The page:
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The latest offerings on the credit crunch . . .

Katrina vanden Heuvel, Meltdown: How Greed and Corruption Shattered Our Financial System and How We Can Recover (Nation Books, £8.99)
In Meltdown, the editor of the Nation draws together the magazine’s coverage of the crisis, from the first glimmers of trouble to our hopes for recovery. A prophetic 1999 editorial, exposing the perils of the Financial Services Modernisation Act, makes for particularly unsettling reading: “Companies [will] rush to combine into ‘one-stop shopping’ operations, concentrating financial power in trillion-dollar global giants and paving the way for future taxpayer bailouts of too-big-to-fail financial corporations.”

Charles R Morris, The Two Trillion-Dollar Meltdown (PublicAffairs US, £8.99)
This book was first published in the early stages of the crash in 2008, under the title The Trillion-Dollar Meltdown. In it, Morris estimated that the losses in the banking and investment sectors would total at least $1trn, potentially double or triple that “if the deleveraging is disorderly”. The unpleasant news is that “we now seem to be in the midst of a disorderly deleveraging”. In this retitled edition, the floundering sector looks set to be at least $2trn in the red. Here’s hoping that Morris’s book doesn’t reach a third edition.

Frank Partnoy, Fiasco: Blood in the Water on Wall Street (Profile Business, £9.99)
Frank Partnoy sold derivatives for Morgan Stanley in the mid-Nineties. A revised edition of his 1997 book, this exposé of Wall Street’s villains has lost its power to shock. Over the past year, our governments have emerged as the quiescent victims of intricate financial systems created by greedy, aggressive and arrogant young men. Fiasco is the story of one wealthy banker who turned away from high finance in its heyday, and might therefore be expected to alter our opinion of this now-detested subspecies. However, Partnoy hasn’t managed to cast off that trading-floor hubris, and ends his new epilogue with an irritating “I told you so”.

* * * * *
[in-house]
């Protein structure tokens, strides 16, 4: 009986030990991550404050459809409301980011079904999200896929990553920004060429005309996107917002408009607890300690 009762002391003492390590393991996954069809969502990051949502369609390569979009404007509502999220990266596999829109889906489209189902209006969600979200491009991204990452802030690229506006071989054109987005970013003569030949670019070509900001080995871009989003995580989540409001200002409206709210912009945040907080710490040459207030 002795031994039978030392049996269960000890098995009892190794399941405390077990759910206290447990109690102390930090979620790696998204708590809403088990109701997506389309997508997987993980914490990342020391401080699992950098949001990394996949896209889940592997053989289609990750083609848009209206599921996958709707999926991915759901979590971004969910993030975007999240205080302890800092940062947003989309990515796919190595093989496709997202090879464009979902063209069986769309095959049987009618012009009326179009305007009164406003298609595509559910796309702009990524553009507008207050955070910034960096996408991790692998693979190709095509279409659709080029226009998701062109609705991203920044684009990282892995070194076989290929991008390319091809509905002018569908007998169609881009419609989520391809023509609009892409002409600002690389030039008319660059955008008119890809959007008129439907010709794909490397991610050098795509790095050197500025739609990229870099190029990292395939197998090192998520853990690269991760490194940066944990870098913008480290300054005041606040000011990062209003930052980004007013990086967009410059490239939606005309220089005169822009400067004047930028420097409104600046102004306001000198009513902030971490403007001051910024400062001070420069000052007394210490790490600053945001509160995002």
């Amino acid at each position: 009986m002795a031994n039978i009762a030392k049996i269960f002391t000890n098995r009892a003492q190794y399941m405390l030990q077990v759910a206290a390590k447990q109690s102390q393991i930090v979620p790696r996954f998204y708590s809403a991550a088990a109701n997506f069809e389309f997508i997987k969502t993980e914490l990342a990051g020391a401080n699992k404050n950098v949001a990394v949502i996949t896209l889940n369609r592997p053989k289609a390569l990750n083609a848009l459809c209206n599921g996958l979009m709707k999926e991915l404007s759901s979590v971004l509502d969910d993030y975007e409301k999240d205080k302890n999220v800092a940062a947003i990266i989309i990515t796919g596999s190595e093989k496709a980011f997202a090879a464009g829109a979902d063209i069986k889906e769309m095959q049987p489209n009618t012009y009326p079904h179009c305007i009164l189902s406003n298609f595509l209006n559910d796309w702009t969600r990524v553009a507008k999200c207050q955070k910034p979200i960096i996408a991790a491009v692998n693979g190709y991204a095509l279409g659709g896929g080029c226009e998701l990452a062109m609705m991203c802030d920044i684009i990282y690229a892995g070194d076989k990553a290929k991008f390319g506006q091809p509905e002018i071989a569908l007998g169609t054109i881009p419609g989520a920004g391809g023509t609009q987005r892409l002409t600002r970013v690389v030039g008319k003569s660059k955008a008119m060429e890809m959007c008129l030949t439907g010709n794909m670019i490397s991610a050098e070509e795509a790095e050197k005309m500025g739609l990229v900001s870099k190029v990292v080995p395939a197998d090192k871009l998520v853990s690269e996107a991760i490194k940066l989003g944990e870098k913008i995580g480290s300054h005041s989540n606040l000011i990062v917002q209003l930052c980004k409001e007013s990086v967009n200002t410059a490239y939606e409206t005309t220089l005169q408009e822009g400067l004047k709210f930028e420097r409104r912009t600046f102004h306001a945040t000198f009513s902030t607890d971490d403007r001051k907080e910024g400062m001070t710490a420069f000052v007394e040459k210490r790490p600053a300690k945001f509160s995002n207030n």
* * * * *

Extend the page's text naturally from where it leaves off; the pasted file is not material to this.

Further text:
Benn Steil and Manuel Hinds, Money, Markets and Sovereignty (Yale University Press, £20)
According to the publisher’s blurb, Money, Markets and Sovereignty is “the most powerful defence of economic liberalism” since Friedrich Hayek’s Road to Serfdom. Hayek’s theories lie behind both Reaganomics and ­­Thatcherism; prospective readers might wonder if free-market dogmatism really offers a credible solution to our present predicament.
For Steil and Hinds, the real problem lies in the incompatibility between increasingly globalised trade and “the most extreme doctrine of monetary nationalism ever contrived”. But, whether they like it or not, the state’s intervention in domestic economics is growing to unprecedented levels in response to the crisis.

David Marsh, The Euro: the Politics of the New Global Currency (Yale University Press, £25)
Ten years on from its introduction, the euro “has neither healed nor destroyed the continent”. But as Europe prepares to weather the global financial storm, the currency seems set for a much tougher second decade. The City of London’s supremacy over Frankfurt and Paris has perhaps been the crucial factor in keeping the UK outside the Eurozone. Despite the crisis, however, Marsh speaks of “a palpable sense that the UK is drifting further away”. In his eyes, the pound will endure until at least 2025.

This article first appeared in the 16 March 2009 issue of the New Statesman, The year of the crowd